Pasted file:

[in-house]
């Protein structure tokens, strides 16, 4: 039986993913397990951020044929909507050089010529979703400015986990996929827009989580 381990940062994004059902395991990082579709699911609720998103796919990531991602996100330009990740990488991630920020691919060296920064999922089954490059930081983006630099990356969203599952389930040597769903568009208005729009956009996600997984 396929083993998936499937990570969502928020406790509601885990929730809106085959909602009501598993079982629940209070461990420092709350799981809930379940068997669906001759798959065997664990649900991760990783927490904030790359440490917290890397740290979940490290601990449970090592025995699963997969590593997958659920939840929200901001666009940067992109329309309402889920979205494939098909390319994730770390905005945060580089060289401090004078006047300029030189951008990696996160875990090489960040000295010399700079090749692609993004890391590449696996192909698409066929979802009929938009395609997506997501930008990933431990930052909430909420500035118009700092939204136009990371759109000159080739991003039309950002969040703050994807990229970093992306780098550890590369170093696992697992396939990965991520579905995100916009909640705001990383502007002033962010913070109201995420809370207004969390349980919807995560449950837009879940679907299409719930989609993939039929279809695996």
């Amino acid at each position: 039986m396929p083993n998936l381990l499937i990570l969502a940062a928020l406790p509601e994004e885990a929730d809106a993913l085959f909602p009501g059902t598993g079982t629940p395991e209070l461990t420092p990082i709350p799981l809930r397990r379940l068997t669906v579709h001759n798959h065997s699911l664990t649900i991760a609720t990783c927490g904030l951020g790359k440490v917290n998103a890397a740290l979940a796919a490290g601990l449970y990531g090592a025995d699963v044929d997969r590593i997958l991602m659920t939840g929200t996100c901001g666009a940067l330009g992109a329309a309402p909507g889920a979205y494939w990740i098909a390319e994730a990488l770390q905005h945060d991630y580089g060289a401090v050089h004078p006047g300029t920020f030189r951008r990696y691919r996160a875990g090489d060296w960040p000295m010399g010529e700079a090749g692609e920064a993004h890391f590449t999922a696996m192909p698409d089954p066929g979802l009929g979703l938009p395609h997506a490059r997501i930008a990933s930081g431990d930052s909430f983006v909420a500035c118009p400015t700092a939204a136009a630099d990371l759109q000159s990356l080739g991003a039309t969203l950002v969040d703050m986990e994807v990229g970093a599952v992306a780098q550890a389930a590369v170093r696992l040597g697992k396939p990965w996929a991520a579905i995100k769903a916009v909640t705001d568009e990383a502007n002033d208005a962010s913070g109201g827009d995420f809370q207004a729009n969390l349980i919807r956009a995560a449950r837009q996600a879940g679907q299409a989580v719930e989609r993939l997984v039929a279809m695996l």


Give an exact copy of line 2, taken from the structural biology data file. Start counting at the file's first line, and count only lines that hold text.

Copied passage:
């Protein structure tokens, strides 16, 4: 039986993913397990951020044929909507050089010529979703400015986990996929827009989580 381990940062994004059902395991990082579709699911609720998103796919990531991602996100330009990740990488991630920020691919060296920064999922089954490059930081983006630099990356969203599952389930040597769903568009208005729009956009996600997984 396929083993998936499937990570969502928020406790509601885990929730809106085959909602009501598993079982629940209070461990420092709350799981809930379940068997669906001759798959065997664990649900991760990783927490904030790359440490917290890397740290979940490290601990449970090592025995699963997969590593997958659920939840929200901001666009940067992109329309309402889920979205494939098909390319994730770390905005945060580089060289401090004078006047300029030189951008990696996160875990090489960040000295010399700079090749692609993004890391590449696996192909698409066929979802009929938009395609997506997501930008990933431990930052909430909420500035118009700092939204136009990371759109000159080739991003039309950002969040703050994807990229970093992306780098550890590369170093696992697992396939990965991520579905995100916009909640705001990383502007002033962010913070109201995420809370207004969390349980919807995560449950837009879940679907299409719930989609993939039929279809695996």